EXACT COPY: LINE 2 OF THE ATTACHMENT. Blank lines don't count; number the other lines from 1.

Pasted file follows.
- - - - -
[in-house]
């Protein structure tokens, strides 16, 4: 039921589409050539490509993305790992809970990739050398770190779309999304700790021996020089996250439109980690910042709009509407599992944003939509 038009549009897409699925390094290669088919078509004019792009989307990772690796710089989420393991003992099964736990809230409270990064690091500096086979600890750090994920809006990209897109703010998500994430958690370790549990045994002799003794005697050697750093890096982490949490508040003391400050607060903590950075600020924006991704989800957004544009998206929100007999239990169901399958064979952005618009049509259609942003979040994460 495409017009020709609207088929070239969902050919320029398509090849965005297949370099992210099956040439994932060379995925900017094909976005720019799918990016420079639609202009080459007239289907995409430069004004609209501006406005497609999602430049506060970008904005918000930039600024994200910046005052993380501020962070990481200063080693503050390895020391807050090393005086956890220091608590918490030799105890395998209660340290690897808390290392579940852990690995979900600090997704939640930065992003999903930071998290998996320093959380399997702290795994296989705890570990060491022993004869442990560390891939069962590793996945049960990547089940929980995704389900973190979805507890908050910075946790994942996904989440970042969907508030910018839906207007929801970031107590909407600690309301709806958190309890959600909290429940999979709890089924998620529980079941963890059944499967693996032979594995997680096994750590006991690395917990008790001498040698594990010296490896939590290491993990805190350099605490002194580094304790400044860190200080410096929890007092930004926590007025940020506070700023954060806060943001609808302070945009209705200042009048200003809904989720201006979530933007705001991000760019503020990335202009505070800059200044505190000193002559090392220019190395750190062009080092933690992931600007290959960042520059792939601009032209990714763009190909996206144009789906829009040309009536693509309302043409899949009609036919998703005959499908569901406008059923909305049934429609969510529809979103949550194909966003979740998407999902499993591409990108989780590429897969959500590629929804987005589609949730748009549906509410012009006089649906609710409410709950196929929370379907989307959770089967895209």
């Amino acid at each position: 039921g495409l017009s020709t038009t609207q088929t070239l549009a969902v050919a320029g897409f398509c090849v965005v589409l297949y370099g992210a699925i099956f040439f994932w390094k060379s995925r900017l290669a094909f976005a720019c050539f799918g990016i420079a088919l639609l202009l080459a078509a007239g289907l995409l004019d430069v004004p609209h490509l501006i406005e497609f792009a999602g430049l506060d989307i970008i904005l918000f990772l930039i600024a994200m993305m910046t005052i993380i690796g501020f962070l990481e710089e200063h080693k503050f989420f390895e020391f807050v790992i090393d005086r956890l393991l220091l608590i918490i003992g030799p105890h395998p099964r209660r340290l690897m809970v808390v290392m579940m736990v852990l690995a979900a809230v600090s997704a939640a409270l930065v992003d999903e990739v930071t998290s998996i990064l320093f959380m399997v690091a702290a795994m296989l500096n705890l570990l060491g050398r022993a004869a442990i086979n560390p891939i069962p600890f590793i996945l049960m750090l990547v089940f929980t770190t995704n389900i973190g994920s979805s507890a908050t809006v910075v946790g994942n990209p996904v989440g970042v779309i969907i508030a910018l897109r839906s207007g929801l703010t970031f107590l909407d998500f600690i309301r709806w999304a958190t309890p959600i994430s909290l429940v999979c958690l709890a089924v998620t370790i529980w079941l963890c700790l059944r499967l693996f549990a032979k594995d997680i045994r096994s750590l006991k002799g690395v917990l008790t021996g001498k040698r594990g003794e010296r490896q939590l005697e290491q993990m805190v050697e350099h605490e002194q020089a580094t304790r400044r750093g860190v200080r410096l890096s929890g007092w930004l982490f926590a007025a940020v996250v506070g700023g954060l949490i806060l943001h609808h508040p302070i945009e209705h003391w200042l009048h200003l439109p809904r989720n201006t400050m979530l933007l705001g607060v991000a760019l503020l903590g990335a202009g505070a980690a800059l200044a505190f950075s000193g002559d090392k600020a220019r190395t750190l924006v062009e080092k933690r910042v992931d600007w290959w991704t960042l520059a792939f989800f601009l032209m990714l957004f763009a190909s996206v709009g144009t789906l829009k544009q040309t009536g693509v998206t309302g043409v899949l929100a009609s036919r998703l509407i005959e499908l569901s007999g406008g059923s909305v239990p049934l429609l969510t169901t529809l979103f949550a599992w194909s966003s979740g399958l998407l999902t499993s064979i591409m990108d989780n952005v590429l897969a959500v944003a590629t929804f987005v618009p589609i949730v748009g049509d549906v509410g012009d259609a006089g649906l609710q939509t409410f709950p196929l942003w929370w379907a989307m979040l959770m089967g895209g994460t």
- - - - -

């Protein structure tokens, strides 16, 4: 039921589409050539490509993305790992809970990739050398770190779309999304700790021996020089996250439109980690910042709009509407599992944003939509 038009549009897409699925390094290669088919078509004019792009989307990772690796710089989420393991003992099964736990809230409270990064690091500096086979600890750090994920809006990209897109703010998500994430958690370790549990045994002799003794005697050697750093890096982490949490508040003391400050607060903590950075600020924006991704989800957004544009998206929100007999239990169901399958064979952005618009049509259609942003979040994460 495409017009020709609207088929070239969902050919320029398509090849965005297949370099992210099956040439994932060379995925900017094909976005720019799918990016420079639609202009080459007239289907995409430069004004609209501006406005497609999602430049506060970008904005918000930039600024994200910046005052993380501020962070990481200063080693503050390895020391807050090393005086956890220091608590918490030799105890395998209660340290690897808390290392579940852990690995979900600090997704939640930065992003999903930071998290998996320093959380399997702290795994296989705890570990060491022993004869442990560390891939069962590793996945049960990547089940929980995704389900973190979805507890908050910075946790994942996904989440970042969907508030910018839906207007929801970031107590909407600690309301709806958190309890959600909290429940999979709890089924998620529980079941963890059944499967693996032979594995997680096994750590006991690395917990008790001498040698594990010296490896939590290491993990805190350099605490002194580094304790400044860190200080410096929890007092930004926590007025940020506070700023954060806060943001609808302070945009209705200042009048200003809904989720201006979530933007705001991000760019503020990335202009505070800059200044505190000193002559090392220019190395750190062009080092933690992931600007290959960042520059792939601009032209990714763009190909996206144009789906829009040309009536693509309302043409899949009609036919998703005959499908569901406008059923909305049934429609969510529809979103949550194909966003979740998407999902499993591409990108989780590429897969959500590629929804987005589609949730748009549906509410012009006089649906609710409410709950196929929370379907989307959770089967895209």